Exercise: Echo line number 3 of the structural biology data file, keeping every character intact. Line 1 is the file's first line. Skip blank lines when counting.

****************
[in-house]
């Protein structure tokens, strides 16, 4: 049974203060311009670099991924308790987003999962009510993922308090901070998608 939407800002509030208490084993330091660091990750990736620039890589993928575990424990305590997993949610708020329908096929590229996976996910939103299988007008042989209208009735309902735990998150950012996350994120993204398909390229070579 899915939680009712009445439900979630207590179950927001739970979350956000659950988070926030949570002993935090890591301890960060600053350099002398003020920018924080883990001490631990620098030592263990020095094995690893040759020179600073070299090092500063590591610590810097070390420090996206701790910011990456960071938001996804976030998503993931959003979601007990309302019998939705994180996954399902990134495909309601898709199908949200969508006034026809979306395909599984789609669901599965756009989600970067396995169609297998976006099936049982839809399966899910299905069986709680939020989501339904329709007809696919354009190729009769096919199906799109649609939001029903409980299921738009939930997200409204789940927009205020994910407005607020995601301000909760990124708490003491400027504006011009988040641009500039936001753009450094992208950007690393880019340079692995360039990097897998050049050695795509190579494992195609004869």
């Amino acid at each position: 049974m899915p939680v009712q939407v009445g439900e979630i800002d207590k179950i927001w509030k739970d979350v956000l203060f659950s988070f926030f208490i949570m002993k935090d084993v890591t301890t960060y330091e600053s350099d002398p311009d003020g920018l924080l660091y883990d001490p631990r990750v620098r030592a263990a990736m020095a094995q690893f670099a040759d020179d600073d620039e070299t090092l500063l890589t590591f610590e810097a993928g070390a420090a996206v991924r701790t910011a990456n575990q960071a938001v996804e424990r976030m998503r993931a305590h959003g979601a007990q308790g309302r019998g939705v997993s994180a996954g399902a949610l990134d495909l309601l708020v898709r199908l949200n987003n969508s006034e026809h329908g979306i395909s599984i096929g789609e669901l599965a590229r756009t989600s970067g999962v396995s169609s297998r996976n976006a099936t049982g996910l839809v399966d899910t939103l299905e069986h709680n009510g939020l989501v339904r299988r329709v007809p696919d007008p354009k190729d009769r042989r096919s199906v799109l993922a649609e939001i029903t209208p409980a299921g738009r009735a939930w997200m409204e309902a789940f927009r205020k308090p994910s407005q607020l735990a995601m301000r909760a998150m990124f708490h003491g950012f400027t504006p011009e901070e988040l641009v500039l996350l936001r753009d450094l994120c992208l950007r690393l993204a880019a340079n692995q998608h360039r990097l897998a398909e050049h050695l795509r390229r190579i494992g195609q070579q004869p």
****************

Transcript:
């Amino acid at each position: 049974m899915p939680v009712q939407v009445g439900e979630i800002d207590k179950i927001w509030k739970d979350v956000l203060f659950s988070f926030f208490i949570m002993k935090d084993v890591t301890t960060y330091e600053s350099d002398p311009d003020g920018l924080l660091y883990d001490p631990r990750v620098r030592a263990a990736m020095a094995q690893f670099a040759d020179d600073d620039e070299t090092l500063l890589t590591f610590e810097a993928g070390a420090a996206v991924r701790t910011a990456n575990q960071a938001v996804e424990r976030m998503r993931a305590h959003g979601a007990q308790g309302r019998g939705v997993s994180a996954g399902a949610l990134d495909l309601l708020v898709r199908l949200n987003n969508s006034e026809h329908g979306i395909s599984i096929g789609e669901l599965a590229r756009t989600s970067g999962v396995s169609s297998r996976n976006a099936t049982g996910l839809v399966d899910t939103l299905e069986h709680n009510g939020l989501v339904r299988r329709v007809p696919d007008p354009k190729d009769r042989r096919s199906v799109l993922a649609e939001i029903t209208p409980a299921g738009r009735a939930w997200m409204e309902a789940f927009r205020k308090p994910s407005q607020l735990a995601m301000r909760a998150m990124f708490h003491g950012f400027t504006p011009e901070e988040l641009v500039l996350l936001r753009d450094l994120c992208l950007r690393l993204a880019a340079n692995q998608h360039r990097l897998a398909e050049h050695l795509r390229r190579i494992g195609q070579q004869p």